Soto Soria produced two exhibitions of Huichol art: one for the MNAIP in Mexico City (1954) and another for the Guadalajara City Hall, after the Jalisco governor Agustín Yáñez awarded the Jalisco Prize to the Huichols in 1955, in the category of art.
For the exhibitions to be produced in the concept of And not from crafts, Soto Soria introduced some modifications to the materials used at the time. He says that he took calibrated beads, yarn, Campeche wax and thick boards, three-quarters of an inch thick, to the saw, so that the appearance would be of tree wood, not industrialized. In the exhibitions, he set the scene for the presence of traditions through props, clothing and photographs. Among all the objects on display were beaded evening bags and bracelets, of which Soto Soria asked the Huichols for a collection for the Museum, motivating them with cross-stitch designs that he found in European books and other publications.
The public promotion of the Huichol arts had an important development from then on. With the Lerma Plan of 1965 and the HUICOT coordination (a government support plan for Huichols, Coras and Tepehuans) of 1971, they sought to involve government institutions for the sale and promotion of handicrafts. The INI signed an agreement in 1968 so that through the network of CONASUPO stores, materials for artisan manufacturing could be delivered and the production collected to introduce it to the national market. The Craft Houses of Jalisco and Nayarit, the Banco Nacional de Fomento al Comercio (BANFOCO) and FONART did their own thing to turn the phenomenon of Huichol art into an economic success. With the establishment of highways and landing strips for small planes, the way was opened for the entry and exit of more people and exchange goods.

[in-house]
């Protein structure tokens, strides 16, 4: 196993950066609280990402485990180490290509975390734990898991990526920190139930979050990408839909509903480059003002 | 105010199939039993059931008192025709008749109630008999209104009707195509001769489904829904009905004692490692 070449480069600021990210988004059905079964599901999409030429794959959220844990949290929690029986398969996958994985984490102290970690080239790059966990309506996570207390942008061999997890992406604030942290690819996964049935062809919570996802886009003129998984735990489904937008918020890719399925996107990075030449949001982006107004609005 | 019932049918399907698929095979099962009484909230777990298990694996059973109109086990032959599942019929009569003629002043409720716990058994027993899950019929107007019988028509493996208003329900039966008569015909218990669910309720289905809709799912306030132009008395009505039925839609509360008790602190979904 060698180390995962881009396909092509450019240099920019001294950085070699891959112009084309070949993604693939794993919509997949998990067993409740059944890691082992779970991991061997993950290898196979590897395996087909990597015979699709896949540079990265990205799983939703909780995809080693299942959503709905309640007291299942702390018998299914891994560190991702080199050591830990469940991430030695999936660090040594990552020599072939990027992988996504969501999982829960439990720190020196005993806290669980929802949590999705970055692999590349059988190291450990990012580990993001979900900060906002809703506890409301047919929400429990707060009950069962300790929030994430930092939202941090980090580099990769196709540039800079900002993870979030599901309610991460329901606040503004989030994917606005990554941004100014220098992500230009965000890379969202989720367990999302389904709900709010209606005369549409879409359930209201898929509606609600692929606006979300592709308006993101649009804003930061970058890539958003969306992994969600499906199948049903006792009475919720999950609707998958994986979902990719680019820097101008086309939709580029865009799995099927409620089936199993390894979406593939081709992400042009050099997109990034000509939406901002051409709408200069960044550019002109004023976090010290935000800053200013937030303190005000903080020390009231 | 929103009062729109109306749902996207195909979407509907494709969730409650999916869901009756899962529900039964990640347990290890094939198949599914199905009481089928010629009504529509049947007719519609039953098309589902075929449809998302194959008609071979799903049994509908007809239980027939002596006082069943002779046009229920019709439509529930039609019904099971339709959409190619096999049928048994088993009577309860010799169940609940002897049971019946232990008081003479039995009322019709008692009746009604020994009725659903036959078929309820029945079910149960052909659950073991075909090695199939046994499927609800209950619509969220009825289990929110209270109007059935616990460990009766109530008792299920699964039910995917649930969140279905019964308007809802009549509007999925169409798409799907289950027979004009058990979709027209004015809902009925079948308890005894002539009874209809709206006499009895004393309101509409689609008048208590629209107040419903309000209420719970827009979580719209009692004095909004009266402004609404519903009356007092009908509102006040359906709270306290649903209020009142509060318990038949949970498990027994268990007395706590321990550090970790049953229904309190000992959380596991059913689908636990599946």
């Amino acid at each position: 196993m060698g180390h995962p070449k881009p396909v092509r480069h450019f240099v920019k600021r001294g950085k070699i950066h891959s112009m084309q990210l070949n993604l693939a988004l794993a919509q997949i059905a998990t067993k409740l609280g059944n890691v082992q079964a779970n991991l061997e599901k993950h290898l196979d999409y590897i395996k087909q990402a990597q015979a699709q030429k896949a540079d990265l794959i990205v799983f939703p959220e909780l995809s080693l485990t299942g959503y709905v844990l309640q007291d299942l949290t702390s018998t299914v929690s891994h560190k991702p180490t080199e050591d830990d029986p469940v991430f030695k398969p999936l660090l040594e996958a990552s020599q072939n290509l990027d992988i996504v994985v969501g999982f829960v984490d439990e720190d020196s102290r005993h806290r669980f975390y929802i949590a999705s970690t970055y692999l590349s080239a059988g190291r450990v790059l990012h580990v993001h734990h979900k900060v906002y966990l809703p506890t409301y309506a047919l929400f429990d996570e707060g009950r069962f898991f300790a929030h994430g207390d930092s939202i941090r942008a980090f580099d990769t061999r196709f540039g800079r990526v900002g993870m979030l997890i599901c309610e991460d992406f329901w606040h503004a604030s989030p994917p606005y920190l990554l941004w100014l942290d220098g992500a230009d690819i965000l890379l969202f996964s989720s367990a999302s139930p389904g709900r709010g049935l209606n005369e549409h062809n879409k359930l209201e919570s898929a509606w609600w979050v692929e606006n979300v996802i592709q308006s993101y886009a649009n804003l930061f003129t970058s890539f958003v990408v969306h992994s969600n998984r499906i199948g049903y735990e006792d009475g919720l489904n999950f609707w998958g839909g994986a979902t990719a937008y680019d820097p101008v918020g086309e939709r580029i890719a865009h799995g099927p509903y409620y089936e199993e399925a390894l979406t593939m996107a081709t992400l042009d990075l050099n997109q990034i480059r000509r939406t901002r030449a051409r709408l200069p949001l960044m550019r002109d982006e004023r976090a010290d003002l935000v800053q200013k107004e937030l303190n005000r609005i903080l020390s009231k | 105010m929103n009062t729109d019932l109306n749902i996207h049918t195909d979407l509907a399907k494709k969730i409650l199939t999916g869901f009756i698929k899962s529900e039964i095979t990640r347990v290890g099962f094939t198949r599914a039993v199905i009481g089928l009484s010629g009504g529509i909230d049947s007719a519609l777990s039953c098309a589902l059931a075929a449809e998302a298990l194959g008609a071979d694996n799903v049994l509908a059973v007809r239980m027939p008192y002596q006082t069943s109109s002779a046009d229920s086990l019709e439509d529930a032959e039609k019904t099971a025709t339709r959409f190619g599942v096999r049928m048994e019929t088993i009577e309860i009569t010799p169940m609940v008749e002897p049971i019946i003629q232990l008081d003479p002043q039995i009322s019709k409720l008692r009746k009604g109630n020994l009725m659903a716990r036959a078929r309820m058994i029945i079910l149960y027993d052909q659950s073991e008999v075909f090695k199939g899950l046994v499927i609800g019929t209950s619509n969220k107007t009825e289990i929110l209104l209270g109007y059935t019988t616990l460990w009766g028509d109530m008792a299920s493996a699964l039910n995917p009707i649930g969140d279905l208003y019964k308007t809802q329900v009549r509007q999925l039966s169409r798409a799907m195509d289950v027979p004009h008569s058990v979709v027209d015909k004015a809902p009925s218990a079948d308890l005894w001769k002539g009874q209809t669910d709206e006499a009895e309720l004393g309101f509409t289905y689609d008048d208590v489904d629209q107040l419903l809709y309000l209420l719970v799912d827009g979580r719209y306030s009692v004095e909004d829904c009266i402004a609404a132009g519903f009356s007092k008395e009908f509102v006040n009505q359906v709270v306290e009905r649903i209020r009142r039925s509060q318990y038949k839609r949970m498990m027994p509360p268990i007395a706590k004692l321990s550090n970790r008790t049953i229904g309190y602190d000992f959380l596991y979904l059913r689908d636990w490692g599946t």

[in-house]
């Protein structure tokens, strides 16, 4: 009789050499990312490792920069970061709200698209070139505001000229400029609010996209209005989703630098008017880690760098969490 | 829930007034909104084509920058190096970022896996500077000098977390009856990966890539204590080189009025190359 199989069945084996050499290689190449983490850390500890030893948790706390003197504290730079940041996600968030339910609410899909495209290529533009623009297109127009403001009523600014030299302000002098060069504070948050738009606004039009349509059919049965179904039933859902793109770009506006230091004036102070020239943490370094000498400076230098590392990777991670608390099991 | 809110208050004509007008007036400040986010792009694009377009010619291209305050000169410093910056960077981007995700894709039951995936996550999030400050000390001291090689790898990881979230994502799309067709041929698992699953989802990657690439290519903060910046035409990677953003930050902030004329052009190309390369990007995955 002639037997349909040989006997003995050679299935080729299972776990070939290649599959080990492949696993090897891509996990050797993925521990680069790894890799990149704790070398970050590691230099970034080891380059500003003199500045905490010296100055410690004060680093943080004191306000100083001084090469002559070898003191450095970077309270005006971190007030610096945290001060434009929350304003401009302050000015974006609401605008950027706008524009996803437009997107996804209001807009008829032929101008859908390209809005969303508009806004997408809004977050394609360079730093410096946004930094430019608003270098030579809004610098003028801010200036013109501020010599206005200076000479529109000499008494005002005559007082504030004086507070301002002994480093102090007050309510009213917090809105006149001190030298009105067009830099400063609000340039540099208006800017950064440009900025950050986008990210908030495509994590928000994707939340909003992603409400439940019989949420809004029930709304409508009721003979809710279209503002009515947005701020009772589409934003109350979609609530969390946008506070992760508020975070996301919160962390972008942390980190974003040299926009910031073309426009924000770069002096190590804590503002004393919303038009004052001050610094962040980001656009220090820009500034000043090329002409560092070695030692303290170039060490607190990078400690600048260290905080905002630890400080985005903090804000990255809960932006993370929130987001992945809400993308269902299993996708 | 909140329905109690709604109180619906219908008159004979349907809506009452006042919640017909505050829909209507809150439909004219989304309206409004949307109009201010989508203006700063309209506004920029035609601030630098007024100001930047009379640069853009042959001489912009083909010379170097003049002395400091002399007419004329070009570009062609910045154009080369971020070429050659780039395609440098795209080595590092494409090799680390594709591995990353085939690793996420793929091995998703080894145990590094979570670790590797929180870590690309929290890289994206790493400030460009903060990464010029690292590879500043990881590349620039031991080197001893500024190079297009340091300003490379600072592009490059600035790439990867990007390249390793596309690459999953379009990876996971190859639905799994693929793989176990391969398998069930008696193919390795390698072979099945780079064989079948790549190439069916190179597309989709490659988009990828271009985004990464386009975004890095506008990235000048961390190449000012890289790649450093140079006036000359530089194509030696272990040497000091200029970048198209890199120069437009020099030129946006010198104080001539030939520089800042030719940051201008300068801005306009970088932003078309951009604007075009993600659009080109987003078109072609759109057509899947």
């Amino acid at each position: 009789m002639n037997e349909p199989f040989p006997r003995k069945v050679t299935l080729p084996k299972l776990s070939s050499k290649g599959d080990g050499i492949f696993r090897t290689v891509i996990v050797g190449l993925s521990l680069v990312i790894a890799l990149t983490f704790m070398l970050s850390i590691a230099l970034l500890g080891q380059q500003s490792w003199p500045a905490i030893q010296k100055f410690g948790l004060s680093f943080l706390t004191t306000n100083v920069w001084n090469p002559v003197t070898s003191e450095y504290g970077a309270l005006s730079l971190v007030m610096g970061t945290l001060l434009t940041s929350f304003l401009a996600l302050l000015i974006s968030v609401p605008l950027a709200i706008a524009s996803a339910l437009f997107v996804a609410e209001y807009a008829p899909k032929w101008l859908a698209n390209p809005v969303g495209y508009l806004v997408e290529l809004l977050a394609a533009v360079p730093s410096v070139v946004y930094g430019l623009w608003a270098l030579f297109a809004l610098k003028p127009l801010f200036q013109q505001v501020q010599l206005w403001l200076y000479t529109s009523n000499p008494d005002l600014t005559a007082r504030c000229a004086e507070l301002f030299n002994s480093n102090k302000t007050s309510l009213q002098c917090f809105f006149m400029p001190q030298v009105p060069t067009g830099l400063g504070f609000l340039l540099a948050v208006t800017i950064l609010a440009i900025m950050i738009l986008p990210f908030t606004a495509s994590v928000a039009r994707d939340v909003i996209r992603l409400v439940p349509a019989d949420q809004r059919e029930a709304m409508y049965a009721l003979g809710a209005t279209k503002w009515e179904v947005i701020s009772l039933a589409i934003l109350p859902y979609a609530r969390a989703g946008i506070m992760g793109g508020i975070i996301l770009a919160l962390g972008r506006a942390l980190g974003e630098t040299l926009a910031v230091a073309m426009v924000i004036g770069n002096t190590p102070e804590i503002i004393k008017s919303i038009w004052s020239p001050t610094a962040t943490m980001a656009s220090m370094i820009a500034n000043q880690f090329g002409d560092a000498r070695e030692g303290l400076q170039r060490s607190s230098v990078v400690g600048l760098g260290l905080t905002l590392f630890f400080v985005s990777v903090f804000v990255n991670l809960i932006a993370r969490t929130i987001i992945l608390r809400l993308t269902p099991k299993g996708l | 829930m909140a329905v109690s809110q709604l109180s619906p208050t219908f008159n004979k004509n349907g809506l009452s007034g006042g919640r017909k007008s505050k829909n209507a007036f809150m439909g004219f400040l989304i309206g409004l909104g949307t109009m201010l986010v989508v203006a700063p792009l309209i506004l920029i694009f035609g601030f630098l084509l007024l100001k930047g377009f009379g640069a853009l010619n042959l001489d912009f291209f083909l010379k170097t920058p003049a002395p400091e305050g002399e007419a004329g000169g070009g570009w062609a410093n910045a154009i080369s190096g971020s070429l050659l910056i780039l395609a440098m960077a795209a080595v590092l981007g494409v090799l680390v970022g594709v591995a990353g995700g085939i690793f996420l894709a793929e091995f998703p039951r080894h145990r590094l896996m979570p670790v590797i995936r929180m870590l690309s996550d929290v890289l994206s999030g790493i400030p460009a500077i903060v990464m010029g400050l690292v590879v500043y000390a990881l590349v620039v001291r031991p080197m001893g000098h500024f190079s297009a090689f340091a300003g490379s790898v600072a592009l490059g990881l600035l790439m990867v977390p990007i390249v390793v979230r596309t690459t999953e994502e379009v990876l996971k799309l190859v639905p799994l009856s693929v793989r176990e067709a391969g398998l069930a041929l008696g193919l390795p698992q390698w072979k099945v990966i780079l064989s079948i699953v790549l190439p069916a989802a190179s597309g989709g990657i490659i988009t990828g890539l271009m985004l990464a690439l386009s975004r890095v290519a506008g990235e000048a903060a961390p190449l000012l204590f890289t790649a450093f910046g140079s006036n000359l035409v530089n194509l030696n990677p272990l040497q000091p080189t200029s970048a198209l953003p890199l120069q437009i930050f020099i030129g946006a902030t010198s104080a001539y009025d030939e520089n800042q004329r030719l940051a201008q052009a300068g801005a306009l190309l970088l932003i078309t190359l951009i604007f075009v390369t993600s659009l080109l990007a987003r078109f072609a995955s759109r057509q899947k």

A decisive factor in the development of Huichol art and the social perception of this native people was the hippie movement, among whose common features (in the United States and other countries) were the use of colorful clothing, the search for altered states of consciousness, the rejection of the materialistic values of modern societies, the search for a return to nature and admiration for indigenous lifestyles, and the search for alternative religions.
From the hippie movement, the idea spread that the Huichol art designs came from shamanic and ancestral wisdom that quickly attracted numerous followers.
The massive sale of Huichol art began in the 1960s, when the North American public became interested in Huichol yarn tables, especially the works of Ramón Medina, documented and marketed by anthropologist Peter T. Furst.
The arrival in San Andrés Cohamiata of the Canadian sociologist Peter Collings in 1962 was also a relevant event. He was amazed at the talent of the Huichols to decorate and embroider their clothes, the drawings present in the beaded necklaces and bracelets, their backpacks and sacred objects.
Following the HUICOT plan, the Mexican government built a Health Center in San Andrés. Collings obtained a complete dental equipment by donation from UCLA, which was transferred to the mountains in a small plane loaned by the government. He also moved materials from the United States for craft production: threads, needles, fabrics, and especially beads produced in Bohemia, the Czech Republic, since Los Angeles was a focus of trade for this merchandise.